ostatic.com/blog: Even if you're not dressing up in costume this Halloween, you can still get in the spirit of the holiday. Trick out your computer with some creepy skins and plugins or treat yourself to a few ghoulish movies and desktop themes.

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More in Tux Machines

Leftovers: Gaming

  • Ryan Icculus Gordon On The Linux Action Show
    Ryan Icculus Gordon has just recently been on a guest on the excellent Linux Action Show to talk about Linux gaming. Ryan Icculus Gordon is the name behind a number of big ports, and you can see here just what he has done. Hint: It's a lot.
  • Empire: Total War Looks Close To A Linux Version, Pokes Fun At Linux Gamers
    We already knew that Total War: Rome II would come to Linux which sadly didn't come out when expected early this year, but now it looks like the original Empire: Total War will come to Linux too.
  • Another (Linux) game added to the Humble Jumbo Bundle 2
    - Legend of Grimrock: Old school and modern gaming combines in this thrilling dungeon crawler RPG from Almost Human Games. A group of prisoners are sentenced to certain death by exile to the secluded Mount Grimrock for vile crimes they may or may not have committed. Unbeknownst to their captors, the mountain is riddled with ancient tunnels, dungeons, and tombs built by crumbled civilizations long perished now. If they ever wish to see daylight again and reclaim their freedom, the ragtag group of prisoners must form a team and descend through the mountain, level by level.

Trying Intel OpenCL On Linux For Video Encoding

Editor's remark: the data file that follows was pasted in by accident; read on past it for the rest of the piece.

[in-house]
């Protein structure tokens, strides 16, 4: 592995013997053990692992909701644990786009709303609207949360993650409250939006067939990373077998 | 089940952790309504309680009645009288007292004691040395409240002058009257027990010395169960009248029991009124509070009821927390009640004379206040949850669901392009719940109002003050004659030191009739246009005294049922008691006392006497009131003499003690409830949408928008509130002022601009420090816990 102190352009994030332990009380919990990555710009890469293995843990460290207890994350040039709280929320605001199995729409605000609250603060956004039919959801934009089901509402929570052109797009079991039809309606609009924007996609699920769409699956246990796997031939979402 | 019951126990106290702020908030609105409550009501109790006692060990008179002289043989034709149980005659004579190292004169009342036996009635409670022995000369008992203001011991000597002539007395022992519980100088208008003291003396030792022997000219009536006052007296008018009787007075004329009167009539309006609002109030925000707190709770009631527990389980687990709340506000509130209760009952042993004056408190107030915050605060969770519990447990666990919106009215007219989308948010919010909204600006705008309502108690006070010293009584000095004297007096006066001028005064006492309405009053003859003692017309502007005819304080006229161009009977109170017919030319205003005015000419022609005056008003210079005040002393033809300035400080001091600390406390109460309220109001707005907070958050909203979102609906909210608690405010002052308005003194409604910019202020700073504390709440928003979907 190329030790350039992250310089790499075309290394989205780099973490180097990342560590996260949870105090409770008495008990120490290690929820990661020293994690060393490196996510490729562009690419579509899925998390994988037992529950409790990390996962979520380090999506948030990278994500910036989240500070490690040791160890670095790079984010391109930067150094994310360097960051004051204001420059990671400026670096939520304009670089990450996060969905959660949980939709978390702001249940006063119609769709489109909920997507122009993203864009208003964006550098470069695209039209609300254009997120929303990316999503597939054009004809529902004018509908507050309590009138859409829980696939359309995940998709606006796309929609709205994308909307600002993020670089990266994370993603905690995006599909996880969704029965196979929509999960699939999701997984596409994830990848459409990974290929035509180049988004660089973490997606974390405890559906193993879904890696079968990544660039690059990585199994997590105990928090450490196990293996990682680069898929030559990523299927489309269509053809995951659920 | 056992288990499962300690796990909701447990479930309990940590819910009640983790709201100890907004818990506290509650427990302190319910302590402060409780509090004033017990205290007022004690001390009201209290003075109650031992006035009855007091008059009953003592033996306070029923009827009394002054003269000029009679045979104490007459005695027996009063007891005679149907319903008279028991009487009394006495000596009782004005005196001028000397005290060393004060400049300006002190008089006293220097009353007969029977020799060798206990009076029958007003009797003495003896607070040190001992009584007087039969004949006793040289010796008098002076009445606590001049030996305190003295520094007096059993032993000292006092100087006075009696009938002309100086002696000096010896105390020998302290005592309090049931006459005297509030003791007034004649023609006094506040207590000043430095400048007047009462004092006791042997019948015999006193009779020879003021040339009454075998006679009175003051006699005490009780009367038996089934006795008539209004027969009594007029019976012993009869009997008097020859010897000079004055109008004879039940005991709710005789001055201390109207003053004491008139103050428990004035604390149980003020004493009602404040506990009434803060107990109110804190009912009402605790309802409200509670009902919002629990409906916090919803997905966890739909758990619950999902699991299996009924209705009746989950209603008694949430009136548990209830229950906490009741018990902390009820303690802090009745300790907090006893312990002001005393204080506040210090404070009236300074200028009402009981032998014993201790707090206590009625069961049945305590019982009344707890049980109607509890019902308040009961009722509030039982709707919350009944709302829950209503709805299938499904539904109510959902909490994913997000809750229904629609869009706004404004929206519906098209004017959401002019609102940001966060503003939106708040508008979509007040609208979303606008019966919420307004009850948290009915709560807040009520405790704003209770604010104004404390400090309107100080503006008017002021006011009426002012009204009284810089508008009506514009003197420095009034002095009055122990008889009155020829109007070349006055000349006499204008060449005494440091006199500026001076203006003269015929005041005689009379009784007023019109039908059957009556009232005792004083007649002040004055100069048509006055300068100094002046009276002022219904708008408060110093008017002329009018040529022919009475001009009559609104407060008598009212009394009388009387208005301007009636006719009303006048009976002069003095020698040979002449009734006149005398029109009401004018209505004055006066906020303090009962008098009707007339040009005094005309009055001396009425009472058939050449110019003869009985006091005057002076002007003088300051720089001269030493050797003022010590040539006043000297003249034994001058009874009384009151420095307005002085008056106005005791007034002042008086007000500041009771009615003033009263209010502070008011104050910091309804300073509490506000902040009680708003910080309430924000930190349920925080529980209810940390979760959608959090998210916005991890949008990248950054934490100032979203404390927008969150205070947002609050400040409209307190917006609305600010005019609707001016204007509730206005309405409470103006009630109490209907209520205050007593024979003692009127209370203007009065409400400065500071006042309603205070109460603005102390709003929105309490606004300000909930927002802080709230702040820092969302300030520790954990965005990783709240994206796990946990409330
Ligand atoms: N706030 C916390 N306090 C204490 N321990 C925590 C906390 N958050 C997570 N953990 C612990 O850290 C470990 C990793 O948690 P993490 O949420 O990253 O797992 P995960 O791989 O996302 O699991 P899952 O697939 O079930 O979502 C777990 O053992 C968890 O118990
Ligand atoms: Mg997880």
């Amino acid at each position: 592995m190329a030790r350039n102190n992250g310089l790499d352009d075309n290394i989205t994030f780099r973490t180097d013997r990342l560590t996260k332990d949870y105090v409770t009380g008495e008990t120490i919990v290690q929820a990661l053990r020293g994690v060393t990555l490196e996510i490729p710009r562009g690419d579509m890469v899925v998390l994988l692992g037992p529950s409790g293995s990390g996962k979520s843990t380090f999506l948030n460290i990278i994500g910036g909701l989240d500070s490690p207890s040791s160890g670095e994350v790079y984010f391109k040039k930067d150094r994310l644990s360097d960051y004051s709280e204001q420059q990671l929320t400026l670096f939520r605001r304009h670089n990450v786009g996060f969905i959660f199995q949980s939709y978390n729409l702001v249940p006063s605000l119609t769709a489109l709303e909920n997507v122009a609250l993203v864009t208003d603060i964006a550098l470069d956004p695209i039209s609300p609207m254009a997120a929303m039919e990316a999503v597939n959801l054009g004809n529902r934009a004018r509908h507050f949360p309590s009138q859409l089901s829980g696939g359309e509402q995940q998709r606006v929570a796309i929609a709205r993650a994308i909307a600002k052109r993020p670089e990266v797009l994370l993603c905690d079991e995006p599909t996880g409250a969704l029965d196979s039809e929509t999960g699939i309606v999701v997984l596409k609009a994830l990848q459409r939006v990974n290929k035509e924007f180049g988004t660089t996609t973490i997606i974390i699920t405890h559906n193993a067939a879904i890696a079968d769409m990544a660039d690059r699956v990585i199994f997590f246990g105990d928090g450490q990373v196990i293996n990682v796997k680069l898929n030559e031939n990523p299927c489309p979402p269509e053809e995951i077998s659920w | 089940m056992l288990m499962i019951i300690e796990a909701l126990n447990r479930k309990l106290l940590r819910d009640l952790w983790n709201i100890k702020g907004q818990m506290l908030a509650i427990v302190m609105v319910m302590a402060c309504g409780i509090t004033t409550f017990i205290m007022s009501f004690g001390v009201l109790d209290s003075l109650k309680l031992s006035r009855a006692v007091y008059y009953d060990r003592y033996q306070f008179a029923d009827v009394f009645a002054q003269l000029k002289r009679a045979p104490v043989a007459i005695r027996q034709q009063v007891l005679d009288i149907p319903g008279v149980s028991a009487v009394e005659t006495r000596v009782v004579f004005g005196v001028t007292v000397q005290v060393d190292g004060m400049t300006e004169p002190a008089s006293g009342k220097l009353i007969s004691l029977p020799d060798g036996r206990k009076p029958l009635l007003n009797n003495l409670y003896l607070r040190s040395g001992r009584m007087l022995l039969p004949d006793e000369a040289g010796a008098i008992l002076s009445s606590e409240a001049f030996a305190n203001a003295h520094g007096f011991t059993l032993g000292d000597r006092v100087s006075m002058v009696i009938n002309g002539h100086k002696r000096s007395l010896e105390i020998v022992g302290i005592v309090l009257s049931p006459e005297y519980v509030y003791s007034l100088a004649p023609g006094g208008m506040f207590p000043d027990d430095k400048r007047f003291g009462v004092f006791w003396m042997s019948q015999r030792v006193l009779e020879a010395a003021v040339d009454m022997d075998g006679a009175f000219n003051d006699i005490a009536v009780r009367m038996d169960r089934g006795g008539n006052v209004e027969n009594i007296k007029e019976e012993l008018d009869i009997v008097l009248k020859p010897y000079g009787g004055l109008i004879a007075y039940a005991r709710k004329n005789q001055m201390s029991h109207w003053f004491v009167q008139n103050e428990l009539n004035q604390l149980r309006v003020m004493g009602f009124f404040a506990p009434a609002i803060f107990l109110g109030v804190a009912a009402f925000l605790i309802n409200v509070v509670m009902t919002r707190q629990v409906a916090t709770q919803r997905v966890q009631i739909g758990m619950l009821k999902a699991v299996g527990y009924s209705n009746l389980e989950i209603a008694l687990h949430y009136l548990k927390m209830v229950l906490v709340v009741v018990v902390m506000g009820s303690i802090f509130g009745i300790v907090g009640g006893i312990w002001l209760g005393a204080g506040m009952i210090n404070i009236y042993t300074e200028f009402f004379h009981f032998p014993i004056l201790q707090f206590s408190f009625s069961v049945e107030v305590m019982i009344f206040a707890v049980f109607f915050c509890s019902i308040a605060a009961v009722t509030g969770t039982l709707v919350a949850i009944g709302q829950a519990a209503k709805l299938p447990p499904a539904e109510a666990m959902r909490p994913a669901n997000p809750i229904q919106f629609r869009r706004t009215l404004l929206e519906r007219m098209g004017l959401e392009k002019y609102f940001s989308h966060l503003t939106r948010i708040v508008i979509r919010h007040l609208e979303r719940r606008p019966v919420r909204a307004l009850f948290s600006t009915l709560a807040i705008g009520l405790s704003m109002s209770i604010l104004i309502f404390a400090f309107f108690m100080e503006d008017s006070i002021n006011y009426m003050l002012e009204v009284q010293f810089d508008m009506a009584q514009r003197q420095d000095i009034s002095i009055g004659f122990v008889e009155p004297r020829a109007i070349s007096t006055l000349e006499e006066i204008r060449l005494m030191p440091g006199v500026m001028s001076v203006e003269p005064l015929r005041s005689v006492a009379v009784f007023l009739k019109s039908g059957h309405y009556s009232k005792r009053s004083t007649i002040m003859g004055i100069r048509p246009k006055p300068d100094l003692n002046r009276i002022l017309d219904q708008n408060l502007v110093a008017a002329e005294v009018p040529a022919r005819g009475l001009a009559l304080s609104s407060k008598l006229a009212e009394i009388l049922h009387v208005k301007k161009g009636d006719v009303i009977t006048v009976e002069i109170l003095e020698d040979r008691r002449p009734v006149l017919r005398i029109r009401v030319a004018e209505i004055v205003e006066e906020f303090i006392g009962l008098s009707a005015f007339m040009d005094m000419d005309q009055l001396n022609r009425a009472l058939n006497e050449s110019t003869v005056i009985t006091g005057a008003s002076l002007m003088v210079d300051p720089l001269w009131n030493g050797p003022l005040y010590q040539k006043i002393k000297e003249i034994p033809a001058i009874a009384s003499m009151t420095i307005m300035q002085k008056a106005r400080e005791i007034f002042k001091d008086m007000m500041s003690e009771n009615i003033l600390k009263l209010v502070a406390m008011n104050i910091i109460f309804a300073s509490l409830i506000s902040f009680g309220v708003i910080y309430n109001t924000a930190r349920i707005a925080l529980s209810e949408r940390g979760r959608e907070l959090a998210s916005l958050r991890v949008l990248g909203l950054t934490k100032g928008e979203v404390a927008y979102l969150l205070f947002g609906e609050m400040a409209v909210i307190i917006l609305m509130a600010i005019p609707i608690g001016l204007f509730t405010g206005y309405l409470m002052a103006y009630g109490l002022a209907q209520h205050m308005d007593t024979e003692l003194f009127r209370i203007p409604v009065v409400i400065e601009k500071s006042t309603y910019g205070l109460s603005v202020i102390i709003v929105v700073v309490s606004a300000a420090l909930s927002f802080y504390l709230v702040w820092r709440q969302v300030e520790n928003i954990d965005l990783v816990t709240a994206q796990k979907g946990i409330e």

The open-source x264 program does support OpenCL acceleration -- when building x264 it will check for the presence of OpenCL development support and then at runtime the --opencl switch must be passed for exploiting the potential of any OpenCL hardware. The x264 test profile part of the Phoronix Test Suite is strictly intended for CPU-based testing so this weekend I added a x264-opencl test profile that uses the same revision of x264 and the same media file, but the only difference is that it forces OpenCL support. So now with the Phoronix Test Suite it's as easy as running phoronix-test-suite benchmark x264 x264-opencl to run the CPU-bound x264 and the OpenCL version for easy comparison purposes. Read more

For 50 percent of developers, open source is a 9-to-5 job

As much as we may like the myth of the hobbyist developer, no one codes for free anymore. Well, not quite "no one," but according to Dirk Riehle's recent academic research, at least half of all open-source software is written by paid developers during work hours. And if Linux is any indicator, the percentage of 9-to-5 open-source development is only going to increase over time. Read more

Who's to blame when products fail?

Recently a major publication house published an article about how the Tizen smartphone "flopped – and open source is to blame" [1]. If you did read the article, however, you found that even the author did not really believe open source was "to blame." The author blamed the companies behind the projects for a lack of commitment to the use of Open Source, which created a lack of follow-through and (given the number of alternative closed and partially open operating systems they could use) the final use of either Android or Microsoft instead. Of course, this headline particularly infuriated me because even iOS is based on FreeBSD, and both Android and Firefox OS use kernels "based on" Linux. So, "Open Source Failed"? Read more